It’s the winter holiday season again in the world. For most, Chanukah is simply a blip on the radar. For others, it’s a Jewish holiday that’s like the other days (that one with the man in the red suit, for example). It seems that a majority fit in this second category.
Then there’s another group that looks to history to understand the present holiday, and from there we have an entirely different concept behind this holiday.
Chanukah is the Season of Joy, and War
The Sfas Emes, a chassidishe commentator, writes extensively on the matter.
What becomes clear when reading spiritually insightful material on the holiday, as well as looking to history, is that Chanukah, the “Festival of Light,” as some call it, is not really about the oil. Yes, there is the miracle of the oil, but the miracle was only a symbol to confirm the true miracle that occurred – the resounding military of the Greek Empire.
If we look at Chanukah in that lens, then the closest American holiday that resembles this season would be Independence Day. There are many correlations:
- Underdog story – small against the large.
- Freedom to express religion.
- A fight for local governance.
- Traditional warfare vs. guerrilla tactics.
- A war on imperialism.
This is clearly evident, as even the special prayers recited during the holiday of Chanukah are about the fight against the Greeks, not lighting the candle (with the exception of the candle-lighting blessing).
Chanukah is not about lighting a menorah. That may be our zicharon for the chag, but the ikar is the rebellion against anti-Torah values and fighting against the armies of Amalek to secure a religious zealous Jewish future.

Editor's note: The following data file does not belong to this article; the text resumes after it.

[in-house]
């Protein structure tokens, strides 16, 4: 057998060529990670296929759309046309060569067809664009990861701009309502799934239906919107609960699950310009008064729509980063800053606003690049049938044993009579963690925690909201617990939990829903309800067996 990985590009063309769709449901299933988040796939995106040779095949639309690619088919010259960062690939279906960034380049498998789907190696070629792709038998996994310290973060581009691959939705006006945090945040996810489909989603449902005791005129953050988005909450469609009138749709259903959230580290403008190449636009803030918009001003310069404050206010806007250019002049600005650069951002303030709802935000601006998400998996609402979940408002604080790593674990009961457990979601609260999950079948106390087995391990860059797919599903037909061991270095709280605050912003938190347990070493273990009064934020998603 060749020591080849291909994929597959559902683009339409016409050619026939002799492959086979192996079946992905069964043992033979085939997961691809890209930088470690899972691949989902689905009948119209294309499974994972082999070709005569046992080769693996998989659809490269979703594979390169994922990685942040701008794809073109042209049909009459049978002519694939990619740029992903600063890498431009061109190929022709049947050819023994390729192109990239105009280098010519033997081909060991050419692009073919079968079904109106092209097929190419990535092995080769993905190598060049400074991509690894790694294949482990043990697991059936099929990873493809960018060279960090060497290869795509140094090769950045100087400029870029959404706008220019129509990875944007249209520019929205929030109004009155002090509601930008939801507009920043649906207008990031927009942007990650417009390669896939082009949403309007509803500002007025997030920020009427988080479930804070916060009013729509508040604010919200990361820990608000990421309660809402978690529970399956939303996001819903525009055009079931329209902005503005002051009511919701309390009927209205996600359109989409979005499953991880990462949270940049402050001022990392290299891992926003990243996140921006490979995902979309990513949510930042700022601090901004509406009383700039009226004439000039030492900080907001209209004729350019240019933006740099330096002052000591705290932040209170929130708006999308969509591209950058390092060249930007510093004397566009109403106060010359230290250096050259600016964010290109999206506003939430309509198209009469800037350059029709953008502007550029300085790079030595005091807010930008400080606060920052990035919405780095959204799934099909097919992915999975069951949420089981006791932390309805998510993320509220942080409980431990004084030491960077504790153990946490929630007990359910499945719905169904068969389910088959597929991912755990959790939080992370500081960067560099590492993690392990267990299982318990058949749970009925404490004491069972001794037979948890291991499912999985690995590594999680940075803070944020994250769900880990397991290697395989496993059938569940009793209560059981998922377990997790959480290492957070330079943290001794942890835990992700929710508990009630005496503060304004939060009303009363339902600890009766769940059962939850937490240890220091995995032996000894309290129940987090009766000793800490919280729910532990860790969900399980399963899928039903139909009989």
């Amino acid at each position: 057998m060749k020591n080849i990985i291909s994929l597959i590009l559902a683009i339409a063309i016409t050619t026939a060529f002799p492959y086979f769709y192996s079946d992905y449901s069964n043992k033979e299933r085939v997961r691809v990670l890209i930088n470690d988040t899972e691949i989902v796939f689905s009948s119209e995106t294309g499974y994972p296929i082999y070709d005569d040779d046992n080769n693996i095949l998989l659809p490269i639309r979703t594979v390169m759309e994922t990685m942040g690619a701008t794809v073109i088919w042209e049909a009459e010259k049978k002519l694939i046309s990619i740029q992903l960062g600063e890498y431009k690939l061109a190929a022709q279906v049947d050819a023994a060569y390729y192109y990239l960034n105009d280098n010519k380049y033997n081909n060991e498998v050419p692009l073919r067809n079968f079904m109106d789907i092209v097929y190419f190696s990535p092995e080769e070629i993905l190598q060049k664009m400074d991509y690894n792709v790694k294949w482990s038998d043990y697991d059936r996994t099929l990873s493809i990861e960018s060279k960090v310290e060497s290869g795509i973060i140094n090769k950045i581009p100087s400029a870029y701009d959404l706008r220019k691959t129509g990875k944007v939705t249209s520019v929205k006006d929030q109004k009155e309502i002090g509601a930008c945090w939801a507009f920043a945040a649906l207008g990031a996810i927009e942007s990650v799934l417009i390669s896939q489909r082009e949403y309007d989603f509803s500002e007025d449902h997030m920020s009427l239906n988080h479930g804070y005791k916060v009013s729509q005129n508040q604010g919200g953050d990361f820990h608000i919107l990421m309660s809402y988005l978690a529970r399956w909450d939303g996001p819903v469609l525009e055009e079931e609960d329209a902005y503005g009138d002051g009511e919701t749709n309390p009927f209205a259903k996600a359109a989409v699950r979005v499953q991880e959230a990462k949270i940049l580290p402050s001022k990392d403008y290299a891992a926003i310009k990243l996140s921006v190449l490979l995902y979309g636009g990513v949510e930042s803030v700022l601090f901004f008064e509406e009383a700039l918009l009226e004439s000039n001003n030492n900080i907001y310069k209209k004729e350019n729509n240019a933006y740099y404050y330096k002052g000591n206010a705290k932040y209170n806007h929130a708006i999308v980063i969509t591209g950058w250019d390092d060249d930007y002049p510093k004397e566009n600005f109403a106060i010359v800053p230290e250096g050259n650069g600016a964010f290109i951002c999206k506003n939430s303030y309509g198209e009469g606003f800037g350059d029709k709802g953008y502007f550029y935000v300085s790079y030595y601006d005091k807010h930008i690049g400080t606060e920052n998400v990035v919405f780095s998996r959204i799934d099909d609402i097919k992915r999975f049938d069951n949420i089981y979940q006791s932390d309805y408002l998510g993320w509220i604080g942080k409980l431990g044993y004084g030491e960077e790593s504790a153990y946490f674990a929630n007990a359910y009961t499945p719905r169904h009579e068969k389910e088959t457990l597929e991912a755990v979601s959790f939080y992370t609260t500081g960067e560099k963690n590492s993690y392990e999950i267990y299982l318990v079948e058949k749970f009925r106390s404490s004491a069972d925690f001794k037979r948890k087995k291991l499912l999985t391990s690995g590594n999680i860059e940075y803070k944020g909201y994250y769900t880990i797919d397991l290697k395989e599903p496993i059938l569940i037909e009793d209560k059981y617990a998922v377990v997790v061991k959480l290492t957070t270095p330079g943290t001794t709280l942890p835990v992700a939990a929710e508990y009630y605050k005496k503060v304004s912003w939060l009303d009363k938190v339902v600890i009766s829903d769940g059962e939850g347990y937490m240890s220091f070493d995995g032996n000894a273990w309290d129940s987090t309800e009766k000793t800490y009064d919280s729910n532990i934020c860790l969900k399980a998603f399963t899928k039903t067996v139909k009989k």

Why Hasn’t Chanukah Been Cancelled Yet?
It is a stark reality that the values and ideals of Chanukah, and that of the Jewish faith, are contradictory to the secular world at large today. And yet it’s not cancelled. Perhaps it’s because many misunderstand the holiday. They view it as “shining bright” and “increasing light” in the world. That is a correct statement, but how it’s truly understood is the difference: we shine bright with learning of Torah and rejecting the secular world and we increase light by ridding ourselves of the schmutz called Americana, Grecian, Roman, Egyptian, etc.
As a raya, Chanukah follows the Jewish calendar, which sometimes falls out in December and sometimes in November. It’s a great reminder that frum Jews should not be celebrating any secular, dare we say, goyish, holidays. Jews should be celebrating Jewish holidays, on Jewish dates. Maybe it’s harsh for some, but the holiday of Chanukah clearly recalls this, as does Pesach, Rosh Hashanah, Yom Kippur, etc.
As we continue to live in galus, this exile of assimilation, may we find the koach and inspiration of this Chanukah miracle, the only valid reason for the season, to fortify our observance and keep true to Torah. May we be like the Maccabees, who fought with viligence and diligence to maintain Torah observance and banish non-Torah ideals.
So, may you have a freiliche Chanukah, one filled with simcha, chalav, latkes, and mitzvos, as we cling to Torah and renew our energies to keep the world powered for another year, counting down to Moshiach…